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Xin Chen, Zhiyin Liang, Wei Shen, Tiande Shou; Differential Behavior of Simple and Complex Cells in Visual Cortex during a Brief IOP Elevation. Invest. Ophthalmol. Vis. Sci. 2005;46(7):2611-2619. doi: https://doi.org/10.1167/iovs.04-0874.
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purpose. To study and compare responses of different types of cortical neurons in the primary visual cortex in cats to grating stimuli before and during brief elevation of intraocular pressure (IOP).
methods. Single-unit electrophysiological recordings were performed in anesthetized and paralyzed cats. The IOP was elevated by injecting saline into the anterior chamber of the cat’s eyes through a syringe needle. The IOP was elevated to a level at which the retinal perfusion pressure (arterial pressure minus IOP) was maintained at approximately 30 mm Hg for a period of 4 minutes. The responses of simple and complex cells in the primary visual cortex to visually drifting sinusoidal gratings were measured before and during the elevation of IOP.
results. The response amplitude of all the cortical cells in the primary visual cortex declined during a brief elevation of IOP. The decrease in the response of simple cells was always more significant than that of complex cells. The differential decrease between the two major types of cells was independent of the cell’s receptive field location and cortical depth. There was a mild tendency for cells with higher preferred spatial frequencies to be more sensitive than those with lower frequencies. The preferred orientation and direction of most cortical cells remained roughly unchanged though their orientation and direction biases decreased. An increase in the animal’s blood pressure, which returned the retinal perfusion pressure to a normal level, compensated for the decreased response induced by the elevation of IOP.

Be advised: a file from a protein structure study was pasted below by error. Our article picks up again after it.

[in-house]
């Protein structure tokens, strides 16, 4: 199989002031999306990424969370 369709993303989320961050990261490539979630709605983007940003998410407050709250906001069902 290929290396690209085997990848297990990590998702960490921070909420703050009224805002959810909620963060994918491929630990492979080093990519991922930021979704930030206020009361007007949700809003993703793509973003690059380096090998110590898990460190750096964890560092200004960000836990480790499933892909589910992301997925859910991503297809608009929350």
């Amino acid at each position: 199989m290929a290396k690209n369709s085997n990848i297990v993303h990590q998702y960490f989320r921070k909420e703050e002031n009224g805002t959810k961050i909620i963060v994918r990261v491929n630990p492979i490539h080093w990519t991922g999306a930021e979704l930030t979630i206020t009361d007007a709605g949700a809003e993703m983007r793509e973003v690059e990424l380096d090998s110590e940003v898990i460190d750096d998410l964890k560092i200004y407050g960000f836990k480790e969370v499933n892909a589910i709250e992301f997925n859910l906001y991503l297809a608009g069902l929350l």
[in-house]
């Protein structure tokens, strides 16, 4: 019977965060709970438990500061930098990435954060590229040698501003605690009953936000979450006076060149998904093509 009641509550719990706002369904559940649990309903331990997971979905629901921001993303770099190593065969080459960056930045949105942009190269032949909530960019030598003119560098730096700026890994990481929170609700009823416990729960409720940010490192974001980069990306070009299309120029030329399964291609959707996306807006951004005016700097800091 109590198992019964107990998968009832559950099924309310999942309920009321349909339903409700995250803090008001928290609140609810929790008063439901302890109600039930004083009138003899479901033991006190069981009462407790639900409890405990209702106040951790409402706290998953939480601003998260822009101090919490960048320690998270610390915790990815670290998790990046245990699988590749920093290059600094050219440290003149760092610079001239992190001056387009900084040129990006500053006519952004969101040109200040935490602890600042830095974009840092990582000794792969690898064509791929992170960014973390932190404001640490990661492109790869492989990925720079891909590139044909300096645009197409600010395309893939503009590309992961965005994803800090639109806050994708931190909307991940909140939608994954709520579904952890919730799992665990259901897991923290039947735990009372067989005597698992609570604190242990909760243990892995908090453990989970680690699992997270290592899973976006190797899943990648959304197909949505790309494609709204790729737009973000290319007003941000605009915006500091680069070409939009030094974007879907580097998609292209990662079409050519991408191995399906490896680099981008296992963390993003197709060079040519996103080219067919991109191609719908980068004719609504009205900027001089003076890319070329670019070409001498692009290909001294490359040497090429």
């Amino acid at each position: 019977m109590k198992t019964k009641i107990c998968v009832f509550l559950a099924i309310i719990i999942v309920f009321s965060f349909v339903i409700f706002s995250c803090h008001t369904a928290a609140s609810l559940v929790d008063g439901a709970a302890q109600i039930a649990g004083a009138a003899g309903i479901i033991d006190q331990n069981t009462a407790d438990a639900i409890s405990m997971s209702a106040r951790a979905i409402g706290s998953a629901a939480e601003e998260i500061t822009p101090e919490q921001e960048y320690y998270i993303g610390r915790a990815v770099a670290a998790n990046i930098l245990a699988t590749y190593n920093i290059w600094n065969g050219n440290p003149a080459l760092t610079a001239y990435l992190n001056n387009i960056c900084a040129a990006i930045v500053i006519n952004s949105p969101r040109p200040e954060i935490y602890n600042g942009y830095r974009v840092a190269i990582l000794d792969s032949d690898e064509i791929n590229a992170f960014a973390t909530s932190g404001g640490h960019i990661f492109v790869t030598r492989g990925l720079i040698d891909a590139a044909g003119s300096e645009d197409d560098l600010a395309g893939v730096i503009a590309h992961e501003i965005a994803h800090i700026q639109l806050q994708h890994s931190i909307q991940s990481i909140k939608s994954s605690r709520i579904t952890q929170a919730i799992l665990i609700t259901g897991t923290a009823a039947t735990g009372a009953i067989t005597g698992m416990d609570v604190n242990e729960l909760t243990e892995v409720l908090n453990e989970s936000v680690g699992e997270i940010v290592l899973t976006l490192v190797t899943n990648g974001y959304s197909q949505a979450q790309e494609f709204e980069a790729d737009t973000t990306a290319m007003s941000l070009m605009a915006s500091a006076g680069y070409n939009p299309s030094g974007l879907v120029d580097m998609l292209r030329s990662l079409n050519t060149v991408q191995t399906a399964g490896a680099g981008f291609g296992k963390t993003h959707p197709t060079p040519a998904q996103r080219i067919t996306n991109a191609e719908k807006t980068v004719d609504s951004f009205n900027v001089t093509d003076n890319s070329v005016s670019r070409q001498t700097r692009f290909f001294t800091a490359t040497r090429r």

conclusions. The differential effects of a brief elevation of IOP on the response of simple and complex cells in the visual cortex are general and may originate from the retina through the lateral geniculate nucleus (LGN), where different effects of elevation of IOP are exerted on X- and Y-type retinal ganglion cells. The results may suggest differential behavior of neurons tin the parvo and magno pathways of the primate.
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